The other new setting is a carnival, with rides and arcade games, and there we meet two plush toy prizes, Ducky and Bunny, voiced by Keegan-Michael Key and Jordan Peele, who have a blast riffing with each other. And it turns out that Bo Peep is there, too, having left her lamp, traveling with the carnival and seeing the world.

There are separations and perilous rescues, many near-misses and close calls, a gasp-inducing sacrifice, and a very sad farewell. The Pixar team is getting older, and they take us with them as they confront their own existential conundrums. You know you’re not going to get out of a Pixar movie without tears, and this one may be more like boo-hoo sobs. But that’s because we care about these characters and we care about the way they care about and for each other. Watch out for another shot of the sky — and for some fun scenes over the credits and, when the long, long list of filmmakers and production babies is over, a just-perfect scene at the very end.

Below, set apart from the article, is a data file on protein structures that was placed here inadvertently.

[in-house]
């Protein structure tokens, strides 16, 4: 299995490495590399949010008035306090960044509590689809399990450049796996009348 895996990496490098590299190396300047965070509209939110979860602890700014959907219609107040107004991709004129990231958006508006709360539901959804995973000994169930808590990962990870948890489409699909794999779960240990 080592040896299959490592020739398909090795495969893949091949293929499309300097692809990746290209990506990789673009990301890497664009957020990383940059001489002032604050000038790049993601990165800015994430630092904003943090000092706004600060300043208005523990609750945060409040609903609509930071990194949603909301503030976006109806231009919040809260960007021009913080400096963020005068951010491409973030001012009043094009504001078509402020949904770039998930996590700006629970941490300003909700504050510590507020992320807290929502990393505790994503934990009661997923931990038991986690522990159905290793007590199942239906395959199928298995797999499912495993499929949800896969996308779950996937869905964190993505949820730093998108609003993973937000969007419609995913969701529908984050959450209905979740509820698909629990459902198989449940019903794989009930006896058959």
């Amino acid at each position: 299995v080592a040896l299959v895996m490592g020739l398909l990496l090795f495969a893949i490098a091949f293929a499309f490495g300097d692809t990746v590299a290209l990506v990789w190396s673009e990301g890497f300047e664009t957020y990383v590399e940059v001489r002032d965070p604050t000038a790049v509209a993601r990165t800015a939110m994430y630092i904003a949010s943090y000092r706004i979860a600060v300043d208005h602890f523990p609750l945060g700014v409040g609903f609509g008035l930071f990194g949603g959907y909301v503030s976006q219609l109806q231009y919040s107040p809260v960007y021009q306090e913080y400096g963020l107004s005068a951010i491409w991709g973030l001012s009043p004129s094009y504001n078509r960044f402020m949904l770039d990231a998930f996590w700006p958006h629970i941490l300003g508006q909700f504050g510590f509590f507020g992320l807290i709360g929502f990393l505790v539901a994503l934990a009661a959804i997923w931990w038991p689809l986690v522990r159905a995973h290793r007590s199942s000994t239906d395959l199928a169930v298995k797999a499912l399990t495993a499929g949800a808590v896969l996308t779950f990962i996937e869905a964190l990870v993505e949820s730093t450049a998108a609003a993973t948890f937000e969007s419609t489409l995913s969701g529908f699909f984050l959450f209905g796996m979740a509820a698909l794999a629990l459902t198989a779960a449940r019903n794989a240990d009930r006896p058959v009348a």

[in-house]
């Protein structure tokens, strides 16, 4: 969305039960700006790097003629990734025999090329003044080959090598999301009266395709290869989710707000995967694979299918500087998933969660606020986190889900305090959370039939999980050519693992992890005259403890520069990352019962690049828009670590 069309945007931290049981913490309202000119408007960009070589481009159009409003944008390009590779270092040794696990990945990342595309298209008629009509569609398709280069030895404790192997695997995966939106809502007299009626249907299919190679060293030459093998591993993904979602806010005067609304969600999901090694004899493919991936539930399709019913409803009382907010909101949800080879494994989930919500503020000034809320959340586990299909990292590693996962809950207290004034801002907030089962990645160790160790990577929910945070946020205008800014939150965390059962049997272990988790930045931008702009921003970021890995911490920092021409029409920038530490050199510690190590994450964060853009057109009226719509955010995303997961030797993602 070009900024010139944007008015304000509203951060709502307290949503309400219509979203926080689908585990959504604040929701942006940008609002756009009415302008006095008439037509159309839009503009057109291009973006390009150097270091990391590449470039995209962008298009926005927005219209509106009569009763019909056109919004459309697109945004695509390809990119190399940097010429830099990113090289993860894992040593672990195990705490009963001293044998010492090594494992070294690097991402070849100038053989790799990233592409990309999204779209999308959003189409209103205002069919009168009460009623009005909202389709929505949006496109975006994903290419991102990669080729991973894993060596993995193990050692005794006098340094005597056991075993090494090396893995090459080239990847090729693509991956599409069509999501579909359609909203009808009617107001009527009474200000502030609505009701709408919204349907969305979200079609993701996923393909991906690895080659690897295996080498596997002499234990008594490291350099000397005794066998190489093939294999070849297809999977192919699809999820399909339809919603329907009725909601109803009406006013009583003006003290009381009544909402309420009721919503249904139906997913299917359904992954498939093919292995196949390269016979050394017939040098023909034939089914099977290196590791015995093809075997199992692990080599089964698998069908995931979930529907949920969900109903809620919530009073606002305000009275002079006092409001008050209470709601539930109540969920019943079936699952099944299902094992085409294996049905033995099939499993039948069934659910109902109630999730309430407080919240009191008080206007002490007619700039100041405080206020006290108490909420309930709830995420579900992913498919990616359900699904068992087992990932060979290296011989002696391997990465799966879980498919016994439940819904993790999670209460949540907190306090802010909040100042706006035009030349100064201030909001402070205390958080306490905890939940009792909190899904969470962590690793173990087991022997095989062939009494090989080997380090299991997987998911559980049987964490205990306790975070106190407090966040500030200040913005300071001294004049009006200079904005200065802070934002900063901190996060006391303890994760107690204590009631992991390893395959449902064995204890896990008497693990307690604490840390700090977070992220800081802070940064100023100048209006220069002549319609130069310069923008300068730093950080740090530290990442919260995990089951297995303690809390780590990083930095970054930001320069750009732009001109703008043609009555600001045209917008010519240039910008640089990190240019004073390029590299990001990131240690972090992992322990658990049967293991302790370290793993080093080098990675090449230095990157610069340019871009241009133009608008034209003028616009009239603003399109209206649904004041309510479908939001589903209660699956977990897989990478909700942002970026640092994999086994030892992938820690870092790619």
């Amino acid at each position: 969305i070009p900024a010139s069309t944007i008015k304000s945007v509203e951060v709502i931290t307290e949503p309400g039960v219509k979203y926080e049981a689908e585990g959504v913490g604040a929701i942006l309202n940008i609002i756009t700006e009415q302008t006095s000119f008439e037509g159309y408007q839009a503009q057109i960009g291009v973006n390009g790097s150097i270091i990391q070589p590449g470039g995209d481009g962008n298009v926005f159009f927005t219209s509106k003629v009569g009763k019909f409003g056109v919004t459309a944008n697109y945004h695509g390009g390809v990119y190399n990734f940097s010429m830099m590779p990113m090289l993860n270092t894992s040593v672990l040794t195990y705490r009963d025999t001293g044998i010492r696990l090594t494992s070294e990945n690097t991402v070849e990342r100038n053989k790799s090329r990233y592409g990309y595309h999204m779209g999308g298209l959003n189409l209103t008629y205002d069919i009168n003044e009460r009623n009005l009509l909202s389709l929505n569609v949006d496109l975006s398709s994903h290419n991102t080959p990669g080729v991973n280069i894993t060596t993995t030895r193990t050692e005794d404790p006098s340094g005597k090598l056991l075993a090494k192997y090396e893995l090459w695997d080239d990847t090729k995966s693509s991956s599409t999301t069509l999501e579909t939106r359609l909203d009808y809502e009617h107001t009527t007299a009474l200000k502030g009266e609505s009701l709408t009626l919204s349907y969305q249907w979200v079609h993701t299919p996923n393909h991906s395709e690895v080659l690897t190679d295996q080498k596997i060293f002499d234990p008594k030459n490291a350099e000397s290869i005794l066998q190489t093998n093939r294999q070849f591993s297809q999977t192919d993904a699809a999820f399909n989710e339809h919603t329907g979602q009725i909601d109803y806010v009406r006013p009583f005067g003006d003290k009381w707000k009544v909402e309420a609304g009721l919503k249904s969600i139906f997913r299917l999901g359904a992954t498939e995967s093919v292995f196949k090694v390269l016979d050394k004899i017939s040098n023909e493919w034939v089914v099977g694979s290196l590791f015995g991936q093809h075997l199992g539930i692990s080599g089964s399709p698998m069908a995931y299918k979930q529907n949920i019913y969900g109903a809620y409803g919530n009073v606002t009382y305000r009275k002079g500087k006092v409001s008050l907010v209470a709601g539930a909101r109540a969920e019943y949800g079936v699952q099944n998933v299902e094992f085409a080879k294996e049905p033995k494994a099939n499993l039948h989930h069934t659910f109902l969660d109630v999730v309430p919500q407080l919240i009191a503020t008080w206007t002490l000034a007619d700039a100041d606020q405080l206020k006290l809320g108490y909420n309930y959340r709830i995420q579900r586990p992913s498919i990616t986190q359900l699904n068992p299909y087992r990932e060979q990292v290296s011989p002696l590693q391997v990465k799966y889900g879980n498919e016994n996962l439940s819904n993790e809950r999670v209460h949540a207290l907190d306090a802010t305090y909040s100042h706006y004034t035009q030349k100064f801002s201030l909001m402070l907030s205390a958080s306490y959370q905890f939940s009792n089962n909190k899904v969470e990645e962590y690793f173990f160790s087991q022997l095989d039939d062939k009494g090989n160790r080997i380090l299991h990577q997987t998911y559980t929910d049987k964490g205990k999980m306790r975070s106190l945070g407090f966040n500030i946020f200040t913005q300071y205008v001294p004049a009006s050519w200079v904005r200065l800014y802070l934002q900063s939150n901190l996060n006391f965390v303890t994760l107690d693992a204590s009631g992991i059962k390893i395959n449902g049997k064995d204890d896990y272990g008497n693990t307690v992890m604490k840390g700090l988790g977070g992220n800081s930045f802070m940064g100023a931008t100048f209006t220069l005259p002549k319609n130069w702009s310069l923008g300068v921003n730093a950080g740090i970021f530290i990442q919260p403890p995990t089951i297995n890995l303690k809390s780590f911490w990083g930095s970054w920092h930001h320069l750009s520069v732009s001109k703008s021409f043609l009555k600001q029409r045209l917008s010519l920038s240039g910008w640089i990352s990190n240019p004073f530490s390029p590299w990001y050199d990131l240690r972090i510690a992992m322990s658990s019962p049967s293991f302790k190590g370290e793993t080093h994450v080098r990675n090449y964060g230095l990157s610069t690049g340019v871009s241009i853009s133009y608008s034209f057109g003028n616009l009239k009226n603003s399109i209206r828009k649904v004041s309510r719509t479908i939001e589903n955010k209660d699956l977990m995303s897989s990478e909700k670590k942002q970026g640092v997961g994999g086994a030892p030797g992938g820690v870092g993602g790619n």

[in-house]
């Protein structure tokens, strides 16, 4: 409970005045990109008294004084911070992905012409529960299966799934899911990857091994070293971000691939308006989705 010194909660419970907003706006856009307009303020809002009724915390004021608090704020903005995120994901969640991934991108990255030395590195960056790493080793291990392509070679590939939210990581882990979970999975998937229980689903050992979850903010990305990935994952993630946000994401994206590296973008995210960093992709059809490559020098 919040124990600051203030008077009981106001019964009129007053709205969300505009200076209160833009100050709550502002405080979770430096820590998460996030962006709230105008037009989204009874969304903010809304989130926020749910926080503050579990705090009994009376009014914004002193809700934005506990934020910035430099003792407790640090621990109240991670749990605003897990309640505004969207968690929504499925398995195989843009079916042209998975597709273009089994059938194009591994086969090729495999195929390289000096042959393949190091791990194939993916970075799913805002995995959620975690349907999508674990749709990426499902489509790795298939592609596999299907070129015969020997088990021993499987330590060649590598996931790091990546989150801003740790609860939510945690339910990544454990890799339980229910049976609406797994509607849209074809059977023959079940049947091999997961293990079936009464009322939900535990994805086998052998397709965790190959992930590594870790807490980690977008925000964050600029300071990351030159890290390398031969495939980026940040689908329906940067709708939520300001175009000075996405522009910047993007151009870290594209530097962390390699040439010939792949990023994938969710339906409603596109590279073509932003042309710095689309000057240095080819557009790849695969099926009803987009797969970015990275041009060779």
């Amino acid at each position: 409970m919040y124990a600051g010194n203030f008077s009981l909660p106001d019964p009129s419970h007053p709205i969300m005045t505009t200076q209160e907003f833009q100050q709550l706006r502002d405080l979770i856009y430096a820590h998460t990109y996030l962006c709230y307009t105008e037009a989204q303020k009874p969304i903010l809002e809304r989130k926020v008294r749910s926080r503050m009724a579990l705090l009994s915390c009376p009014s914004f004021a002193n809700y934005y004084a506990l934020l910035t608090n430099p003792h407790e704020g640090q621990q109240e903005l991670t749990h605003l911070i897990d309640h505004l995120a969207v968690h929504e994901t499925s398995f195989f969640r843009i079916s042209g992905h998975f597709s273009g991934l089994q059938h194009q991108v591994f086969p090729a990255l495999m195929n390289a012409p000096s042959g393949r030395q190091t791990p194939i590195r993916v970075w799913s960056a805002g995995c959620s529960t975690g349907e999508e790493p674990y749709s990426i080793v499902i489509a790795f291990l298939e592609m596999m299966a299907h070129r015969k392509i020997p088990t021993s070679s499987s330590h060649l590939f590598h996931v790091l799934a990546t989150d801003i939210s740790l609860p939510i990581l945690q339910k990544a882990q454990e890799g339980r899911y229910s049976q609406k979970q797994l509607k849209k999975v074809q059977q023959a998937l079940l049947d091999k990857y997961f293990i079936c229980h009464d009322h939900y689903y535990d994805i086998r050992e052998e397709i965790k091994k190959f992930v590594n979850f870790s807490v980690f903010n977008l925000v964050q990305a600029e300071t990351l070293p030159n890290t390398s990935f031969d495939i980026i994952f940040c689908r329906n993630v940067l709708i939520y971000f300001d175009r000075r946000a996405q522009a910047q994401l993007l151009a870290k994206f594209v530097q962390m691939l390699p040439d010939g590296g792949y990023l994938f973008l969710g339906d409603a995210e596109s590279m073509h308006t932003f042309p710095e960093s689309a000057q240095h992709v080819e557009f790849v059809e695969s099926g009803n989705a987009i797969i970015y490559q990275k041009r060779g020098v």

Of course you can now buy a Forky doll. You can even choose between one that talks and one that walks. But I’m guessing that kids who see this movie will want to make something of their own.

Parents should know that this movie has extended action/fantasy-style peril with some scary ventriloquist dummies, and a genuinely shocking moment when a character voluntarily undergoes doll surgery to give up a piece of himself for another toy. Characters use some schoolyard language.

Family discussion: Why does Bonnie love Forky? How does Woody change Forky’s mind? Did Woody make the right decisions about Gabby Gabby and Bo Peep?

If you like this, try: The other “Toy Story” films and Pixar’s “A Bug’s Life” and “Monsters, Inc.”